But what if you are not a swing trader and only looked at the daily charts? (Remember that you can click on the charts to get a much cleaner more readable version):
You would have been out last March… That’s when MACD crosses below zero and is headed down fairly hard, or even Jan / Feb when MACD first goes to “Red On Top” and RSI is dropping from a high point. DMI/ADX are slower to react on this scale, so we look more at ‘inflections’ and expect crossovers to be confirming not predictive. Even here DMI+ (blue line) has inflected to a downward slope in February and ADX is dropping to ‘low trend’ at 15 saying “the run up is ended – shift to swing trades.” Later it goes to DMI- (red line) on top saying “Short or be out is the bias”. The last favorable ‘swing trade’ to the long side was in April. After that the trades are most productive to the downside as price is clearly below the SMA (Simple Moving Average) stack, MACD is below zero, and DMI is “red on top”. Odds are that trading on this time scale you would already have been short this stock and have made a bundle…
Here is a longer view, a 2 year daily chart:
Looking at an even longer time scale (long term investors, checking positions weekly):
On this time scale, you would have exited any position back in 2006/7 or 2009 (depending on your activity and when entered or reentered) as that was when RSI had ‘lower highs’ while price cut through the SMA stack and MACD went to ‘red on top and falling’. There were a couple of swing trade opportunities (as folks could move to faster charts for them) but sitting out is the style at the typical person using this time scale. DMI- has red on top saying “just stay out” most of the time since then. Even the DMI+ ‘blue on top’ of early this year (with MACD ‘blue on top’ and above zero) was in the context of an ADX line below 25, so saying “faster swing trade – move to daily interval chart”. So investors would stay out.
Does any of this mean it would save you from a fault like this?
Mostly it is the 10 day chart that would save you (if a company that was doing great had such a fault). The longer time scale charts were not predictive of this kind of fault. However… Companies that are “doing great” are usually doing it for a reason. Companies that are “having issues” are usually “having issues” in many areas. So simply being out of a company that was “having issues” avoids proximity risks.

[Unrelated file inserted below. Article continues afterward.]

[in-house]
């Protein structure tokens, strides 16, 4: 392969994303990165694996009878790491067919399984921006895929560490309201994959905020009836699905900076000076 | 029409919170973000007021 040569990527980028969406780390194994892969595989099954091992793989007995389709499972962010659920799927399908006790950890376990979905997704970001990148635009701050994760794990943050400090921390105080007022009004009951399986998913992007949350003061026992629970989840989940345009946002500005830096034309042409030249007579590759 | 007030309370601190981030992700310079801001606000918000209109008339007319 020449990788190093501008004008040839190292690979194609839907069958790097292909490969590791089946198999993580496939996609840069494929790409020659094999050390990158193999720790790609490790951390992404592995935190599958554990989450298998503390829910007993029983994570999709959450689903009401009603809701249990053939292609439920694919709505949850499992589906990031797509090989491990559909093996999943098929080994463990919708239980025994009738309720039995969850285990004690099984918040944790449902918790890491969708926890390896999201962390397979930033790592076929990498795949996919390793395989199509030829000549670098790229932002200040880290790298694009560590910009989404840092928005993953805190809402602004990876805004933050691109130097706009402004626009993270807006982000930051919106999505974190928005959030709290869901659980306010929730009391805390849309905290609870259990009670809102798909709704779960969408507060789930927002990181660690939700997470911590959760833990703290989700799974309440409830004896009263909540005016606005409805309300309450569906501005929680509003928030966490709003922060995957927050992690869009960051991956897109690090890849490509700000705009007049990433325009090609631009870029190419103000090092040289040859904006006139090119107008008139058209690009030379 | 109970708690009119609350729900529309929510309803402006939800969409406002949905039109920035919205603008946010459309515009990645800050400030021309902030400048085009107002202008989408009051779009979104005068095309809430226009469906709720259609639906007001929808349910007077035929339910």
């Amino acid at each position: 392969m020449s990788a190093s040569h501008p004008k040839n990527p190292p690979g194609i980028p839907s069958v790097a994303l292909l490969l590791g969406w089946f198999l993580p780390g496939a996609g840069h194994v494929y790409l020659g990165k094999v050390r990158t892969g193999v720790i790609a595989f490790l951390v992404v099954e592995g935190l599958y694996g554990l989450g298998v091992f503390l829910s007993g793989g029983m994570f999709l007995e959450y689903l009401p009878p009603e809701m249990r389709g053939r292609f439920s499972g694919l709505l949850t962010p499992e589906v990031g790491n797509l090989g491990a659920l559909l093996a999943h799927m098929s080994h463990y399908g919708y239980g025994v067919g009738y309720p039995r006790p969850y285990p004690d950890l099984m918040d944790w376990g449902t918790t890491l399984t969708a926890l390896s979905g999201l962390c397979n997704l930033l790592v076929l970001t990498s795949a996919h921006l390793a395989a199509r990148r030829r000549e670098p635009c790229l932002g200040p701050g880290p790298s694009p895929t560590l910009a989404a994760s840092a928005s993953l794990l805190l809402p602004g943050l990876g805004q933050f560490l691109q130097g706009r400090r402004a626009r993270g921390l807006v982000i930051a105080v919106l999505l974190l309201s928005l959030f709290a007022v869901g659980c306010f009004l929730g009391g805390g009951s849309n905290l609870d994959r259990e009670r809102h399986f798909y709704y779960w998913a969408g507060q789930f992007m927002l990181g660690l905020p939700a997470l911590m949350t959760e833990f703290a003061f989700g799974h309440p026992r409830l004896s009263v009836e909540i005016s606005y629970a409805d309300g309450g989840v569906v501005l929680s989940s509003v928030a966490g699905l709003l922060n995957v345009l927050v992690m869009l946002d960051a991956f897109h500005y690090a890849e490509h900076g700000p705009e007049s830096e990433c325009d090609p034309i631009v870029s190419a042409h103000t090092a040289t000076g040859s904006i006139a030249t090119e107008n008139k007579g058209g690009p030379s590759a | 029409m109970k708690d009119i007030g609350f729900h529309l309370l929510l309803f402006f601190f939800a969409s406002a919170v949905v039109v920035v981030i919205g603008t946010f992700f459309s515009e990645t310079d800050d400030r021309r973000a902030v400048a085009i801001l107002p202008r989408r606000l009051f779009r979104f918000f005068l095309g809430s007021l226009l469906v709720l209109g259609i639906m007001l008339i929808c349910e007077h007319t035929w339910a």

Yes, it takes time. Yes it’s a PITA to do charts all day. I get tired of it. When I’m ‘taking time off’ I’ll put stop loss orders in place behind large positions. Or I’ll just move to cash.
The simple fact is that, due to companies like KCG doing “high frequency algorithmic trading” it just isn’t safe for the small guy to do “buy and hope” investing. In this case it killed them. Sometimes it kills the rest of us. (Anyone remember the “flash crash” where HFT drove the whole market down 900 points in hours?) Even being in things like “index funds” doesn’t escape that kind of thing.
So what can you do? Well, part of it is to use “index funds”. Holding SPY or even XLF (financial fund) would have avoided this “company specific risk” while getting more stable and predictable movements (better behaved with the indicators) and less ability for a single trader to ‘move the stock’. Then having “stop loss orders” in place and paying attention to your positions at least once a day (about 2 hours into market open is a good time, or at least an hour before the close).
It is this kind of ‘action’ that has caused me to move from “value investor” to “hedge fund” in my style. The removal of the “uptick rule” for shorting lets companies do the “long / short” trades that are most often used for this kind of HFT more easily. (No worries about shorting whatever you want to short). Moving to decimalization lets folks do trades on a single penny of range (instead of 1/4 or 1/8 dollar spreads) so increases frequency. In short, most of the changes of the last decade have encouraged this style of trading (which is no surprise since these kinds of companies where asking for those changes…)
The other thing you can do is to diversify across more market segments. Not just US stocks. Add in some bonds, metals, other commodities, REITS. Then even a HFT in SPY will not jiggle your whole boat. At this time, about 75%+ of ALL trades are computer generated. It’s just crazy. The stock market has largely just become an automated casino with dueling computer programs and some investors doing “duck and cover” every so often when one of them blows up.
Oh well… As they say: “Sure the game is rigged, but it’s the only game in town!”…
But by using some charts, paying attention every day (or two) to your positions, and using some stop loss orders, it’s survivable. Sometimes you can even make a bit of money…